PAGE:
I finally decided to fly to Düsseldorf that evening and try to take the train to Hamburg Airport to pick up my car. As it turned out, the trains aren’t great at that time of night. Well not the ones from Düsseldorf Airport to Hamburg Airport. As I was already used to meeting new faces by then I agreed to share a hire car and drive to Hamburg. 4 hours later we arrived at Hamburg Airport where I picked up my car and travelled the final 1,5 hours home. I got through the door at 05:00 in the morning totally dead!

What a trip!

After reflecting on my first test conference and finally finishing this blog, I really look forward to next year and will be booking my tickets for another round of Let’s Test as soon as I can. Now knowing many of the attendees, I think 2015 is going to be even better.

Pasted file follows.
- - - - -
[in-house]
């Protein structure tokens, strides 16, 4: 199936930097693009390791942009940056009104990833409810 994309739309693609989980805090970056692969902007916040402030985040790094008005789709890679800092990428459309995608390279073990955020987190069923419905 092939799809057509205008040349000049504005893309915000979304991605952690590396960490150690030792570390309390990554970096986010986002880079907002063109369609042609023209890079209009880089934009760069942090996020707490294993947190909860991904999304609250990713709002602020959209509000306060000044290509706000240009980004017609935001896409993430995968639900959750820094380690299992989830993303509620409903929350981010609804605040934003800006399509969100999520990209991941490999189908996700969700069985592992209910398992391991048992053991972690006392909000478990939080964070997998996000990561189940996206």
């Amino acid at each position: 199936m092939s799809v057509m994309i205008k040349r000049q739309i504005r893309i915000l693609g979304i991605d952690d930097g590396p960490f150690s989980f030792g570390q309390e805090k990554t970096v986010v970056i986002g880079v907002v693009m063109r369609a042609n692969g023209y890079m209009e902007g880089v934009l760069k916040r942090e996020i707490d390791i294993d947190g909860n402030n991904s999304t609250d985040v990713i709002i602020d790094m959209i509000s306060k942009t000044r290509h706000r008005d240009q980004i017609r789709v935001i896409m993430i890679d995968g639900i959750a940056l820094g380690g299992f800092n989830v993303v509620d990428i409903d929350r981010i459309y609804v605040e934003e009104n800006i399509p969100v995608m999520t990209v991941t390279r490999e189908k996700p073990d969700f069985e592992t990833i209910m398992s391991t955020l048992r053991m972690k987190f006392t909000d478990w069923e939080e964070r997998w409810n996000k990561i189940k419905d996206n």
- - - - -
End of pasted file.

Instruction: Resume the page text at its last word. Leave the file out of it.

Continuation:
A huge thanks to the organisers. Keep up the good work.

 

If you are going to the EuroStar 2014….. I’ll see you there.

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What would be the worst start to a conference? 2/3

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Let’s Test Sweden Day 2

After a lovely breakfast the first keynote of the day was opened in a fine display of “who cares how I look”, as the facilitators jumped on stage and shook whatever they had in some strange dance. (You can YouTube this).